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Topic: Re: How science shaped modern 'rejection of religion'
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GS Chandy

Posts: 6,747
From: Hyderabad, Mumbai/Bangalore, India
Registered: 9/29/05
Re: How science shaped modern 'rejection of religion'
Posted: Mar 29, 2014 3:39 AM
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Joe Niederberger posted Mar 29, 2014 5:49 AM (http://mathforum.org/kb/thread.jspa?threadID=2626132):
> GS Chandy:

> >If, by the way, you're really interested in actually
> >exploring/ using "thought as a (practical) system"
> >[as opposed to just providing e-mail links to others'
> >works about it], do check out the 'One Page
> >Management System' (OPMS) if you will, and you may
> >find that this is precisely a practical 'tool for
> >thought' - *designed as 'a system'* - (and usable by
> >any high-school student to help the user arrive at a
> >clear understanding of what's involved in
> >accomplishing any 'Mission' of current interest. This
> >is done by using one's available ideas AS A SYSTEM).
> >I have sometimes referred to this 'systems tool for
> >thought' right here at Math-teach.

> Well, you certainly have missed the point.

Well, I claim that you have certainly missed the point. Which is, that - using the 'conventional mode(s) of thought' which have already failed to yield any understanding of 'thought' - you aren't about to get any improvement from the thoughts that had already failed to be understood using 'conventional tools'.

On the other hand, using practical means to understand complex systems, to work within and to cope with them, it may well become possible to progress a bit.
>If you do
> ever acquaint yourself with the viewpoint offered in
> "Thought as a System" the idea is not to praise the
> notion of TAAS,
> but to explore its flaws and limitations. It at least
> suggests that more thought won't fix some of the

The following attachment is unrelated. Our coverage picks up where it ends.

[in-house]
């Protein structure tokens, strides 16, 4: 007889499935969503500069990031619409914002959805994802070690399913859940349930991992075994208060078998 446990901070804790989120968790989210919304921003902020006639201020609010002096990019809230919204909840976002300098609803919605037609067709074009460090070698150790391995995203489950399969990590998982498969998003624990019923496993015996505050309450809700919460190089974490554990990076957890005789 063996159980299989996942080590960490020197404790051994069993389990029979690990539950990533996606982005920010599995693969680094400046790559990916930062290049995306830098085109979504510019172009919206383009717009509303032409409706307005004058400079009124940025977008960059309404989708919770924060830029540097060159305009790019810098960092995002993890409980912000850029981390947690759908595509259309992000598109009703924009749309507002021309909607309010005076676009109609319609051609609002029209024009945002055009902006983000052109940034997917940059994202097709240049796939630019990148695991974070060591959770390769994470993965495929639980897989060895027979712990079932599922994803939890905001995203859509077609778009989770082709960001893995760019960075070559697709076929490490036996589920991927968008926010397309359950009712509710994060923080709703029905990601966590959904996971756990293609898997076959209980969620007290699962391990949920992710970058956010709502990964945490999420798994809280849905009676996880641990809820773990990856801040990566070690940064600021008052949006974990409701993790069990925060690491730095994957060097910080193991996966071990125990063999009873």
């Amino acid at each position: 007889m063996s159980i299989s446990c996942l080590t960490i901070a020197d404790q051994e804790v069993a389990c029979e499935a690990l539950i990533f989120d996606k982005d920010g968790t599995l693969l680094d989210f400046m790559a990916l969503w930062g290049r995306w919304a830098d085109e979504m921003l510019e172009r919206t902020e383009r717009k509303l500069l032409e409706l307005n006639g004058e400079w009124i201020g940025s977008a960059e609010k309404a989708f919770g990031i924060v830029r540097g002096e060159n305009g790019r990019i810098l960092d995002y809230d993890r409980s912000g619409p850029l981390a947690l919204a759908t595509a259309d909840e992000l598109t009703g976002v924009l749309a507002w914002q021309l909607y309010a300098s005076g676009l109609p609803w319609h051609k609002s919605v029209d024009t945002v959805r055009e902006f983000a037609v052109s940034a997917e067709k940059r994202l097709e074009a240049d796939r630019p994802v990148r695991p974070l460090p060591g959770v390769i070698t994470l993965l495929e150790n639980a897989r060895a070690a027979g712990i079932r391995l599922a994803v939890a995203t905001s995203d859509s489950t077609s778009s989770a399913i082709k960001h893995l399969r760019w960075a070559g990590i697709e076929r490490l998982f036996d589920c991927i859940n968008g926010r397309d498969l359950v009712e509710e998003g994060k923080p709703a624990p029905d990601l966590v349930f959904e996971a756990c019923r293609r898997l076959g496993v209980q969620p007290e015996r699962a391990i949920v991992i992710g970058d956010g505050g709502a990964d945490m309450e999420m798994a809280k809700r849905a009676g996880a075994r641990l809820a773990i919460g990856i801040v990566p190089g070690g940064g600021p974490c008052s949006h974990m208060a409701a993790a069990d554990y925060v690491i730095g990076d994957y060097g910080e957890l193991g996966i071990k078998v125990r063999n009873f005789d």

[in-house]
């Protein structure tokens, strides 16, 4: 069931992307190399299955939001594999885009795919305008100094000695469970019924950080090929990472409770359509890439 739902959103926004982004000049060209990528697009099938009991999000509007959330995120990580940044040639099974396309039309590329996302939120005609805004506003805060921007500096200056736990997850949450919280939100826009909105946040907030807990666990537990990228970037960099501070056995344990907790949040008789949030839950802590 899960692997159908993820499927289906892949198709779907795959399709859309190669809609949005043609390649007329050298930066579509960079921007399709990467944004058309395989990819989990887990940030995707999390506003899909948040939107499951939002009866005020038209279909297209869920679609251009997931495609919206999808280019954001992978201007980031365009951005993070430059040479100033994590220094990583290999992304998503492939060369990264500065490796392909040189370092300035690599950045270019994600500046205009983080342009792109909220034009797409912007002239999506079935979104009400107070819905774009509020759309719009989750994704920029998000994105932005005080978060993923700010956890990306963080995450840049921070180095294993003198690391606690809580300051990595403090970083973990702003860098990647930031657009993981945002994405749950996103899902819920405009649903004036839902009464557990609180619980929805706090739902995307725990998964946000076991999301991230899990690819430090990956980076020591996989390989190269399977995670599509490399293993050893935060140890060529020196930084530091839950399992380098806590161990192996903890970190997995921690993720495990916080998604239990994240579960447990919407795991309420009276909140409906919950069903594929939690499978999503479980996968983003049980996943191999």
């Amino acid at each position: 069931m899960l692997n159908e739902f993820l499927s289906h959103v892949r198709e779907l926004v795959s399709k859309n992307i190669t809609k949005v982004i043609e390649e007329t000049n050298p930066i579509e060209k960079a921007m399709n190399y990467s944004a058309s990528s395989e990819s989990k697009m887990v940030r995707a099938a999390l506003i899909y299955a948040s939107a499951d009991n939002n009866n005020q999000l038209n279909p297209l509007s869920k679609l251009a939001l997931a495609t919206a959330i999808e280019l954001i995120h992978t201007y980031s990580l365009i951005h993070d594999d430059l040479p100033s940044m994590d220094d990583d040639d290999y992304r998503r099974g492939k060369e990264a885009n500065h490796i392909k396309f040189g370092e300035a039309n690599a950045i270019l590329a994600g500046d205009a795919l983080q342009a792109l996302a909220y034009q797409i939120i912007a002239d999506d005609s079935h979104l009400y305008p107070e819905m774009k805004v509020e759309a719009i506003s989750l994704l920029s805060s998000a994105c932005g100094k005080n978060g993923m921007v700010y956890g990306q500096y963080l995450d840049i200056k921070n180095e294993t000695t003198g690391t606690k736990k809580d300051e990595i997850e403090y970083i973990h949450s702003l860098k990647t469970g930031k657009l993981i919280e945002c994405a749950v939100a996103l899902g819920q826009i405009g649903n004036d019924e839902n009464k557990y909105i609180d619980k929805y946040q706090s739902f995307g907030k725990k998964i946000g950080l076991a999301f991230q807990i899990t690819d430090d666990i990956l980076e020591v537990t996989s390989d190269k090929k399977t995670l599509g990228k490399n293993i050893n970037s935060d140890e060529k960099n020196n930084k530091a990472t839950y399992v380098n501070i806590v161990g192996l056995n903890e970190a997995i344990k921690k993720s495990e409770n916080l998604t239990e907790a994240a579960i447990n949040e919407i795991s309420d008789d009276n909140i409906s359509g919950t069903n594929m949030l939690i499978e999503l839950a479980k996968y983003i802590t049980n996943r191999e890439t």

> problems we face, (even if supercharged with OPMS.)

What 'conventional thinkers' do need to understand is that the 'conventional thought' that has failed is not about to succeed via 'more of the same'.

What conventional thinkers have been doing is somewhat like batting their heads against a brick wall. The brick wall is not about to yield to the head. The head may break. This was in fact one of the points I had made to David Bohm (with just that metaphor), and he wanted to know more.

I observe his mind at least did not seem to be hermetically sealed to the ingress of new ideas.

Unfortunately (if I recall rightly), he died soon thereafter.

The point is: if, on the other hand, the 'head-butters' would 'think' of substituting some appropriate tools designed to bring down 'brick walls', they should be able to progress somewhat (without breaking their heads).
> brought it up because I found your endlessly repeated
> "thinking for oneself" to be very simplistic. Just
> repeating over and over doesn't make it any more than
> a cliche.

If I dared, I would suggest constructing a couple of appropriate models to help progress. That might also help you "think for yourself", instead of mindlessly repeating the 'analytical mantras' (see below) that have never worked in regard to "thought", "consciousness" and etc.

Unfortunately, "think for oneself" requires a (tiny) bit of learning and a fair bit of 'unlearning'. 'Unlearning' is sometimes extremely difficult, while learning is usually quite easy.
> Analyzing the nature of thought itself, and
> questioning its efficacy in solving societies most
> severe problems, is at least off the beaten path.

I suspect that your "faith in analysis" is at least one part of the problem (apart from, of course, the hermetically sealed mind).

You might try to explore the 'idea of synthesis'. That too is based on an old Greek concept, which unfortunately became entirely forgotten in the 'machine age' we have ppassed through.

It is amusing, to say the least, that the 'conventional systems people' have a whole huge division they call "systems analysis" - when it should be entirely clear that complex systems simply cannot be 'analysed': they may yield some of their secrets to an effective combination of 'Analysis' + 'Synthesis'.

But these are lessons that are probably impossible for 'head-butters' to understand.
> And by the way, a link is all that's necessary if I
> am simply trying to draw one's attention to existing
> work.

Thank you for the link. I have examined the link. I may read the book itself soon. If I had read "Wholeness and the Implicate Order" correctly, TAAS was an extension of what was suggested there. It was a long, LONG time ago, so I don't accurately remember in detail: there was very little there by way of 'synthesis' despite the "wholeness" in the title.

Unfortunately, David Bohm is no more.

He was willing to maintain an open mind (even to ideas that contradicted his cherished ideas), which is a wonderful trait indeed.


Message was edited by: GS Chandy

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